What you can do Write to the press – If you see good or bad coverage on TV or in the papers – locally or nationally – get in touch with them. Media organisations care what you think. Use your spending power – If papers or magazines don’t portray mental health issues carefully, you can always stop buying them. Join the Twitter debate – See page 15 to find out how to make a big noise online. Support mental health bloggers – Or even set up a blog yourself… Volunteer for Mind, Time to Change or your local mental health charity – share your experience and insight and help to make a genuine, lasting difference. Make a Mind Media Award nomination – Look out for more info later in the year.

Shaping the future At a recent event organised by health charity The King’s Fund, Mind members Andie Rose and Charlotte Walker joined mental health commissioners, providers, policymakers and trust executives to discuss the future of mental health in London. Here’s what happened… “It’s not every day as an activist you get to sit down with senior people from organisations that can make a difference,” says Charlotte Walker, Mind member and prolific mental health blogger. “I ended up plonking myself down at a table of chief execs. I very much felt I was listened to and taken seriously. It was a great event: positive and exciting.” Charlotte was one of ten Mind members who answered the call from The King’s Fund to share their opinions on London’s mental health priorities at a recent one-day workshop in the capital. “The King’s Fund has been commissioned to help shape a five-year vision for the city’s mental health services,” says Helen Gilburt, Fellow in Health Policy at the King’s Fund. “The focus of this event was to get everybody’s different views on the priorities for change and to understand what’s working and what’s not.”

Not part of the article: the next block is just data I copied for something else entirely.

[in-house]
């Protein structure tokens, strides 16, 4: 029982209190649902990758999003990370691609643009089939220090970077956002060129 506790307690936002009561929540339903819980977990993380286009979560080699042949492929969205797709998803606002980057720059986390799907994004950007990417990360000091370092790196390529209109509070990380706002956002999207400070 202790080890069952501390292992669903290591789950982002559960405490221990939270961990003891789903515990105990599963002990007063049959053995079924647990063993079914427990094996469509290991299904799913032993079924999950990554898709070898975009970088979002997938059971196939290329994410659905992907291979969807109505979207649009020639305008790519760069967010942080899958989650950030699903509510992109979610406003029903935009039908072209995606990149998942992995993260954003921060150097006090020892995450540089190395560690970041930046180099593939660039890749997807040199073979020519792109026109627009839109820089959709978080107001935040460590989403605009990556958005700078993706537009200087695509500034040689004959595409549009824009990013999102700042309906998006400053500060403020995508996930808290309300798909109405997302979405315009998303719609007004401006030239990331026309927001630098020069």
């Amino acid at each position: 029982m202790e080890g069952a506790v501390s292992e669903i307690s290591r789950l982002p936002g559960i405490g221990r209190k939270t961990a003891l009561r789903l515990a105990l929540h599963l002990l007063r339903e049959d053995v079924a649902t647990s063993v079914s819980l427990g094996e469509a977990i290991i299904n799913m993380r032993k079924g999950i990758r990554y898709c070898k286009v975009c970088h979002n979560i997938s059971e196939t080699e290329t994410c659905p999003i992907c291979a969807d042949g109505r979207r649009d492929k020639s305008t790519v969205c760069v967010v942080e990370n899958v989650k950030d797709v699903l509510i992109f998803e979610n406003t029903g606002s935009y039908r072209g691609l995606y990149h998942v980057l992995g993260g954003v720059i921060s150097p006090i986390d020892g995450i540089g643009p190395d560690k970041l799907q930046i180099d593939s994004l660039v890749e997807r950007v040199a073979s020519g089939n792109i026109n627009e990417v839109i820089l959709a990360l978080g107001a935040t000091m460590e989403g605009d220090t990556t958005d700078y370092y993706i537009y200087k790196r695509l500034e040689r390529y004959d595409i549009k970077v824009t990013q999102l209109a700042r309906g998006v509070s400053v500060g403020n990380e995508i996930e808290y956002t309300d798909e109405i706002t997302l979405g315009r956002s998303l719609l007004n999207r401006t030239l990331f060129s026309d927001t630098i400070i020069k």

Is the media portrayal of mental health improving? (continued from previous page)

Yes.

10

YOUR VOICE COUNTS

Yes.

In the 15 years that I’ve worked as a journalist, I’ve noticed a significant shift in the way that mental illness is covered. Not only is there more coverage, but there is more accurate coverage. Editors have realised that mental health is something of relevance and interest to the general public. However, there are still some mental health conditions, such as schizophrenia or personality disorders, that are rarely covered and continue to attract suspicion, misunderstanding and prejudice. Media outlets are also still too ready to promote quack remedies with no evidence base. And there is also a tendency to misreport, distort and sensationalise research and reports into mental illness – which can cause confusion, fear and worry.

I can only talk about the area I work in, but I do get a sense that things are changing. In the past, shows have taken peripheral characters and used them to develop storylines about mental health issues, but that’s not the case anymore. Certainly at Eastenders, the Stacy Slater bipolar disorder storyline generated a huge response. We had a lot of young people, especially, getting in touch to say they previously hadn’t understood bipolar disorder and that the storyline had helped. There was a real willingness from the audience to empathise, to embrace the issue and to engage with it. It felt very positive, actually; we had very, very few negative responses.

Max Pemberton, journalist

Simon Ashdown, lead writer, Eastenders